She explained that grants for school security are generally outcomes-based and follow the same general form:

  • Notification of funding availability or opportunity, which identifies the problem
  • Parameters to solve the problem
  • Response or narrative summary
  • Budget
  • Schedule/timeline
  • Reporting requirements

Kinman shared that most applications for security funding ask for target hardening in the form of upgraded doors or windows, security cameras, access control, window film, intrusion detection or training and emphasized that the most successful applications:

  • Convey the best stories and/or create the most cohesive narrative
  • Fully explain the problem to be solved, the evaluation process for targeting the specific problem, the process for choosing the solution, the intended outcome and how the solution will get to that outcome
  • Tie into the programmatic goals of the grant
  • Highlight the impact, or how the project will affect the community at large beyond the immediate user groups

Reviewers look at factors including the population size and the percentage of people who will be impacted by a security improvement project, whether the improvement affects multiple community groups, whether the approach to planning is a collaborative one, whether community leaders are supportive, how sustainable the improvement is once the grant money is gone, what funding is available toward the improvement and how innovative the project is. Kinman also encouraged applicants to be as specific as possible and use numbers to quantify aspects of the proposals (e.g., “Our district has 16,000 students, and this improvement will affect 12,000 students, or 75% of our population”).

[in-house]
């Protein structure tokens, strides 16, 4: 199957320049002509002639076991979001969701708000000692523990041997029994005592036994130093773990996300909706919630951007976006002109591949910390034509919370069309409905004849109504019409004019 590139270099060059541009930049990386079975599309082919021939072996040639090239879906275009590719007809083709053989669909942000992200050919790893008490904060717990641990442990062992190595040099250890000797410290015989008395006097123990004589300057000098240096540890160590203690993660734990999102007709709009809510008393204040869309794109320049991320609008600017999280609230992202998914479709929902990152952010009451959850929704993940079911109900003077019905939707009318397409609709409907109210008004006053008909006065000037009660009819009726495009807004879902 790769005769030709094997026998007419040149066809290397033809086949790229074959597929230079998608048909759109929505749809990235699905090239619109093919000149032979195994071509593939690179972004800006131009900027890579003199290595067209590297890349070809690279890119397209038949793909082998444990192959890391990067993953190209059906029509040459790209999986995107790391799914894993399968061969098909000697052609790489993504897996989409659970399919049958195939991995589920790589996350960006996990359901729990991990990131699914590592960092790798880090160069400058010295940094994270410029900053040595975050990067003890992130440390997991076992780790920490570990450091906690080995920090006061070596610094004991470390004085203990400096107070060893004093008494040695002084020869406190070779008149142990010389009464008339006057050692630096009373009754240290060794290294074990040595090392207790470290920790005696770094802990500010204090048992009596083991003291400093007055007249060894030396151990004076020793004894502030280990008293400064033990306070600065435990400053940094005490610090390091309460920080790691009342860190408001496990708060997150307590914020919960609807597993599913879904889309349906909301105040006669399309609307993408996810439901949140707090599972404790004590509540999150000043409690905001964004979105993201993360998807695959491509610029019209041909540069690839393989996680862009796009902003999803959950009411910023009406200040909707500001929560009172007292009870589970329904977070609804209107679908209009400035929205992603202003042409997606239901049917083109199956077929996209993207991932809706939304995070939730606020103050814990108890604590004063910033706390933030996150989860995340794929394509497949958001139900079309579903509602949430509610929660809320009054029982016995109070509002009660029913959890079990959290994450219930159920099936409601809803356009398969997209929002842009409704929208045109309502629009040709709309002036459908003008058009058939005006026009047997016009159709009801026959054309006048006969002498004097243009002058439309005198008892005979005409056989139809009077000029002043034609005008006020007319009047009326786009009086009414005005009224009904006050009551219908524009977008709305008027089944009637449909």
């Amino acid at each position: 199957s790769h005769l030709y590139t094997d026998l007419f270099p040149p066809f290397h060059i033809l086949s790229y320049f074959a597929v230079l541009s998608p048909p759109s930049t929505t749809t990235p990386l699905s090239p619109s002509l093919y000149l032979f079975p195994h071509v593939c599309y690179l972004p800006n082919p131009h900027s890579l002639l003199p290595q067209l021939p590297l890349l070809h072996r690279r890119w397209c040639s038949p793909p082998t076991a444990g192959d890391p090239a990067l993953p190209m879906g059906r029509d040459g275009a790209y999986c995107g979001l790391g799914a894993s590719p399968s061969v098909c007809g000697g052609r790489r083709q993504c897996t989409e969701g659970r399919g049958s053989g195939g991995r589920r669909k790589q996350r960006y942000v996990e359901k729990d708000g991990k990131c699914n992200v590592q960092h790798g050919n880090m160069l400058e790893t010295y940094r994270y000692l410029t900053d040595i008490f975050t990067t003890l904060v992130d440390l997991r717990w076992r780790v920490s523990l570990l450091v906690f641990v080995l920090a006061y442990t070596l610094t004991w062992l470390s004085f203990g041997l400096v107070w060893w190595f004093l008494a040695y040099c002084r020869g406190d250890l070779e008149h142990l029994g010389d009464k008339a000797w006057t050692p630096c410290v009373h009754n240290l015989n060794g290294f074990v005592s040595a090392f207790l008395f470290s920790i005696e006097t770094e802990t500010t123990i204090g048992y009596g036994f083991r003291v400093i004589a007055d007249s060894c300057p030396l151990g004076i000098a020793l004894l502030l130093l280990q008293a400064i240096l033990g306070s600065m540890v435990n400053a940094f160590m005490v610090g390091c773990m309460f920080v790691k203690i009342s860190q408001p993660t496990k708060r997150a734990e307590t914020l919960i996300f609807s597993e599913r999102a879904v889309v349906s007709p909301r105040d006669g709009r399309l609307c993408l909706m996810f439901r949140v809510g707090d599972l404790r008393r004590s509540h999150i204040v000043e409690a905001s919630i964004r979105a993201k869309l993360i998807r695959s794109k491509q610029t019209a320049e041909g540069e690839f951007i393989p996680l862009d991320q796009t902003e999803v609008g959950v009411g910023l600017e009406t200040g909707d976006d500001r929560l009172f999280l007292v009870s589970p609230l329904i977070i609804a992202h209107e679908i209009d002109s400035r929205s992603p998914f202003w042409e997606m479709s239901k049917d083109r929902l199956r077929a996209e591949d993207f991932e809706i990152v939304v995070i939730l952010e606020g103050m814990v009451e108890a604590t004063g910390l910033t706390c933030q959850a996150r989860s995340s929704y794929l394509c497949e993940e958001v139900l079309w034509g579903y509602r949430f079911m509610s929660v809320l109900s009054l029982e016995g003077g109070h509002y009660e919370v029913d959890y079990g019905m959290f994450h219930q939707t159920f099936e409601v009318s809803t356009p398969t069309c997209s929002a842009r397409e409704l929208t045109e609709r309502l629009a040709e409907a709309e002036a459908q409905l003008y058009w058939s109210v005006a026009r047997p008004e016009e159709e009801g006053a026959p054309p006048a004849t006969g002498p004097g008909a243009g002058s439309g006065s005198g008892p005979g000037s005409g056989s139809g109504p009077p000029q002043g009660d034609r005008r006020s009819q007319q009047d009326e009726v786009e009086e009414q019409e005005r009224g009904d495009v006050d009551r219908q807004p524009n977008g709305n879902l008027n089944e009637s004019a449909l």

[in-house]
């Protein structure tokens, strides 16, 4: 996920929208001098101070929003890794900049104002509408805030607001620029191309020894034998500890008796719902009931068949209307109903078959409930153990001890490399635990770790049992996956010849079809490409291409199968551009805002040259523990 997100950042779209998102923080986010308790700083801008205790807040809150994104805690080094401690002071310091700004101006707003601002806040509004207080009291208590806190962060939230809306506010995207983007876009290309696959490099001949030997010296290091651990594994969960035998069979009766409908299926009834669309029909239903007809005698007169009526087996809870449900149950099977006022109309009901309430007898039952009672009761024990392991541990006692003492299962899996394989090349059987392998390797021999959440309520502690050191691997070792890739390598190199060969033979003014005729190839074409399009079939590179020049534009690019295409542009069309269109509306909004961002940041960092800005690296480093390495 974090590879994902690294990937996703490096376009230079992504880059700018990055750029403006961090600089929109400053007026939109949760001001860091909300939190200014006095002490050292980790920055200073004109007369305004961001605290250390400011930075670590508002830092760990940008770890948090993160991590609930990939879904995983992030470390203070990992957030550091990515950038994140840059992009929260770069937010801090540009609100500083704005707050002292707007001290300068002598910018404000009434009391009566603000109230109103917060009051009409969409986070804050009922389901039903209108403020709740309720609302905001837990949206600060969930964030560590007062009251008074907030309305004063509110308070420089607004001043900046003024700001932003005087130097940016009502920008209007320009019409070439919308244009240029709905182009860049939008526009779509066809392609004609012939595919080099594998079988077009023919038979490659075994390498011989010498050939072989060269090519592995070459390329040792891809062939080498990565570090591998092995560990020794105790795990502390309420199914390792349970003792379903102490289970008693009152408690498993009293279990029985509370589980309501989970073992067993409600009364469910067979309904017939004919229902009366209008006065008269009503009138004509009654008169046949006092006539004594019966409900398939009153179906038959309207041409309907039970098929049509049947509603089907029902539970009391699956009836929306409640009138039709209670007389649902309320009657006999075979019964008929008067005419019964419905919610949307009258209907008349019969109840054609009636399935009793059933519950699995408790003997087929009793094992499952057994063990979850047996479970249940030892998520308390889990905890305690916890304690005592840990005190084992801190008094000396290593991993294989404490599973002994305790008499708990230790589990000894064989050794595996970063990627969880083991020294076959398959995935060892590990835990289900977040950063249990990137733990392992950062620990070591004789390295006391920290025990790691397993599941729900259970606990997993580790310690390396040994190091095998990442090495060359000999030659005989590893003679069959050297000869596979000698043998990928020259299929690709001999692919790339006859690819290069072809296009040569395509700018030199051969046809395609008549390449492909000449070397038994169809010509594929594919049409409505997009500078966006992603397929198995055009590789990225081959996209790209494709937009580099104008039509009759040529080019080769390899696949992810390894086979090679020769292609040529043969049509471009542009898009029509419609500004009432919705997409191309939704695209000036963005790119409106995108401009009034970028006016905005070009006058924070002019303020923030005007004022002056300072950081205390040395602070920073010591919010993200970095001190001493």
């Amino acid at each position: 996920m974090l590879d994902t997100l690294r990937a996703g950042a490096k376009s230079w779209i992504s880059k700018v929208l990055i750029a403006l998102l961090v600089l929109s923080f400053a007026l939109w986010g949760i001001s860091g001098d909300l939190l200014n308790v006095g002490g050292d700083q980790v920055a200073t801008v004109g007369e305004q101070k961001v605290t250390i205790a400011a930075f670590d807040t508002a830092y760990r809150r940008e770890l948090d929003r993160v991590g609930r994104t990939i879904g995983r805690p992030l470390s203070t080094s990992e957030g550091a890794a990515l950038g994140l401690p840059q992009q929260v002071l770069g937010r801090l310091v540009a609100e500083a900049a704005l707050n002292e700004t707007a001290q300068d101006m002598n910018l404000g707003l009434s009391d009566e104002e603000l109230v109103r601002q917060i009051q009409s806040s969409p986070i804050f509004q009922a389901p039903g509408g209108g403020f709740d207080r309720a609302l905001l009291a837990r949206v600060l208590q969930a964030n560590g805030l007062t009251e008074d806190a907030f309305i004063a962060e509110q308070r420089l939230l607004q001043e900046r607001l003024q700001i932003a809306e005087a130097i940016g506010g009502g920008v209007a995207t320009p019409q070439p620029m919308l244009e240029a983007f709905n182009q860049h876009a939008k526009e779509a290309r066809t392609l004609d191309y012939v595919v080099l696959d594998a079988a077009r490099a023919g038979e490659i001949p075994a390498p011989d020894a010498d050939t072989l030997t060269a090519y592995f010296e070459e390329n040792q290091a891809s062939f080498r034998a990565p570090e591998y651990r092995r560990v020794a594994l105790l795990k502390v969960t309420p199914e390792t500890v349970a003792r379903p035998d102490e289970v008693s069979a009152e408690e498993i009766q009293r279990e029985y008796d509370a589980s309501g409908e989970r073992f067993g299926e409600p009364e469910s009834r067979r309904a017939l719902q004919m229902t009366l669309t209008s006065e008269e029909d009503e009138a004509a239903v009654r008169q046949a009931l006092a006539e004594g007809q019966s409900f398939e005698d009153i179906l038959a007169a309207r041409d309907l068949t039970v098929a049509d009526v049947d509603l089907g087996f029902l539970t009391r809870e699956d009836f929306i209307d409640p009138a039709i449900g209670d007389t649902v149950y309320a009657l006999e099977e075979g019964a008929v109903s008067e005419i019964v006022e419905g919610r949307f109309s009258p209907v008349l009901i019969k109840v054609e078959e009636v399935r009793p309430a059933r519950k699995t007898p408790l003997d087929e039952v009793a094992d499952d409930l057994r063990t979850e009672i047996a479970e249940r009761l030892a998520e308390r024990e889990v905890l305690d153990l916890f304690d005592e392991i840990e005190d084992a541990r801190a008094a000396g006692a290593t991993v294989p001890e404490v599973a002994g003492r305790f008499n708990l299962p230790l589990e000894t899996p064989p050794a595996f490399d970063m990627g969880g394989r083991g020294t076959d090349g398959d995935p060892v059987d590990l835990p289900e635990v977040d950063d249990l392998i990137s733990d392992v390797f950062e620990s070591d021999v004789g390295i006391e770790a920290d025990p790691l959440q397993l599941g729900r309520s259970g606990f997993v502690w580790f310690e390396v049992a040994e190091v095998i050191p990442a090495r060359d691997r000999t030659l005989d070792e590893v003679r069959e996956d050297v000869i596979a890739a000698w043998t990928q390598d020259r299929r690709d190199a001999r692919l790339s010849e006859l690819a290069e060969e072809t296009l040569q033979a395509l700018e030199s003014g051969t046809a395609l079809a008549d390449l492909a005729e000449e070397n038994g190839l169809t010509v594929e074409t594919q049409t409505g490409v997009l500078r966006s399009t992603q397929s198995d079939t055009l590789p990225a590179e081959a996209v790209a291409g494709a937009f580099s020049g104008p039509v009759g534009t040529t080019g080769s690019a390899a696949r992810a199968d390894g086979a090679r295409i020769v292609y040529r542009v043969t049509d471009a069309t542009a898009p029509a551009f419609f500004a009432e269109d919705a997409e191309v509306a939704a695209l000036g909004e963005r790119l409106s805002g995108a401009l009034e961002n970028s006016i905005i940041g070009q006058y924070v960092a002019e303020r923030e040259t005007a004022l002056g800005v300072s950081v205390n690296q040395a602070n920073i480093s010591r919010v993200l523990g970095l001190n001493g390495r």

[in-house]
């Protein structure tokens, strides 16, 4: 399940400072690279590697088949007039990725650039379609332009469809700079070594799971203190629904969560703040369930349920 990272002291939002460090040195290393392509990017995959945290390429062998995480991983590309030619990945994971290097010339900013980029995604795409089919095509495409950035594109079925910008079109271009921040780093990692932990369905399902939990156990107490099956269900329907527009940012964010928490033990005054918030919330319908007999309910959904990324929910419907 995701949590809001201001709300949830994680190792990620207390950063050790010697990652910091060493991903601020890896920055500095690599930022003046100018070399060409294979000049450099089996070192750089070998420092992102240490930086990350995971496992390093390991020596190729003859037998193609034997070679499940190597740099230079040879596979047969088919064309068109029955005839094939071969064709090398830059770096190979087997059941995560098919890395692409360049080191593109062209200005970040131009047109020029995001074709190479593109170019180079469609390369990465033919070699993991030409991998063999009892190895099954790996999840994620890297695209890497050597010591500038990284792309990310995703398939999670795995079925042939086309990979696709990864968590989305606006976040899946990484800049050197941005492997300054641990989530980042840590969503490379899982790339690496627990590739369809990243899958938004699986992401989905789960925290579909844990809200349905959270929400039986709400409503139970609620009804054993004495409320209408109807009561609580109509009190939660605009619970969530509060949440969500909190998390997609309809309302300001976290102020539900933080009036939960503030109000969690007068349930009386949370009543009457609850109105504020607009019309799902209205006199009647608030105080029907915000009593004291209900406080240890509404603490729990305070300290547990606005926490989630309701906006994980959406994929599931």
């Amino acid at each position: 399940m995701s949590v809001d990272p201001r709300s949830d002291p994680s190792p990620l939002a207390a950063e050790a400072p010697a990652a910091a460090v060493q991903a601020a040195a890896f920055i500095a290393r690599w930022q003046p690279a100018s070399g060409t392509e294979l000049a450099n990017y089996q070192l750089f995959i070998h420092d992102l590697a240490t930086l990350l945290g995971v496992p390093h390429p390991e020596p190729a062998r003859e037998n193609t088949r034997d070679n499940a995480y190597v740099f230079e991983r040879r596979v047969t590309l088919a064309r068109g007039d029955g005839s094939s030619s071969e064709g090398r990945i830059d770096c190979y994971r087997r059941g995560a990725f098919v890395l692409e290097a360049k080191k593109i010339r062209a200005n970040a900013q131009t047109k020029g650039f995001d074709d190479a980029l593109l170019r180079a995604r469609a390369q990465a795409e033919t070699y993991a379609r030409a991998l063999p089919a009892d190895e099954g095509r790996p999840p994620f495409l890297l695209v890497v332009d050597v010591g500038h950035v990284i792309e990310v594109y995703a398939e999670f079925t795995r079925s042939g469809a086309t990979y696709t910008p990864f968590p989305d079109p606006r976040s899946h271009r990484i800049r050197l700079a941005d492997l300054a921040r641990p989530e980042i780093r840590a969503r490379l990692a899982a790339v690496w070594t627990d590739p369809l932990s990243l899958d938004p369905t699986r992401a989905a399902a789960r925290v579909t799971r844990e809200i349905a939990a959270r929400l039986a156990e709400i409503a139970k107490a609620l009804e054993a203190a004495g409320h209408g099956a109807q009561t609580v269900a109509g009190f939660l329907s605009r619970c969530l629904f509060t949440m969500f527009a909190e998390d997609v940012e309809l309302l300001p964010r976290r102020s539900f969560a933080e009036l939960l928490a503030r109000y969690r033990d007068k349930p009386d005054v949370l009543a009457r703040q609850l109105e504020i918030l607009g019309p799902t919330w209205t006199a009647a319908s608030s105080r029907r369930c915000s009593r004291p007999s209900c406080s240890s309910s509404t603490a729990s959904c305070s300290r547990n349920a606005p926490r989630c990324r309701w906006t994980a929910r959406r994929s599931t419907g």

Kinman also highlighted federal funding opportunities through the School Violence Prevention Program, which is administered by the U.S. Department of Justice and is open to any public school district, offering a maximum of $500,000 for physical security improvements (including a 25% cash match, which can be waived if financial hardship exceptions are met), with a 36-month period of performance.

The presentation closed with tips for removing barriers to security planning and funding:

  • Understand an apply a systems-based approach to planning for security, which considers the life cycle of planning and the role each team member has to ensure code-compliant, integrated solutions
  • Understand and connect end users with grant experts to identify funding streams
  • Build trust and leverage relationships to give end users a streamlined process

More Guidance and Training on School Security Grants

SIA provides its members access to a comprehensive guide to school security funding grant programs in the United States. The SIA Guide to School Security Funding is updated once a year, following major changes in federal and state school security grants programs. The SIA Guide to School Security Funding covers programs like the School Violence Prevention Program and many other funding sources that schools may use.

SIA also provides an online, on-demand grants training course. GrantED: SIA’s Comprehensive Security Grants Training Course covers many grant programs – not just school security grants – and also provides guidance on how to successfully apply for grant funding. The course is designed to be applicable for security practitioners and integrators, manufacturers, security consultants and others who are working with security practitioners on projects that that may require security grants.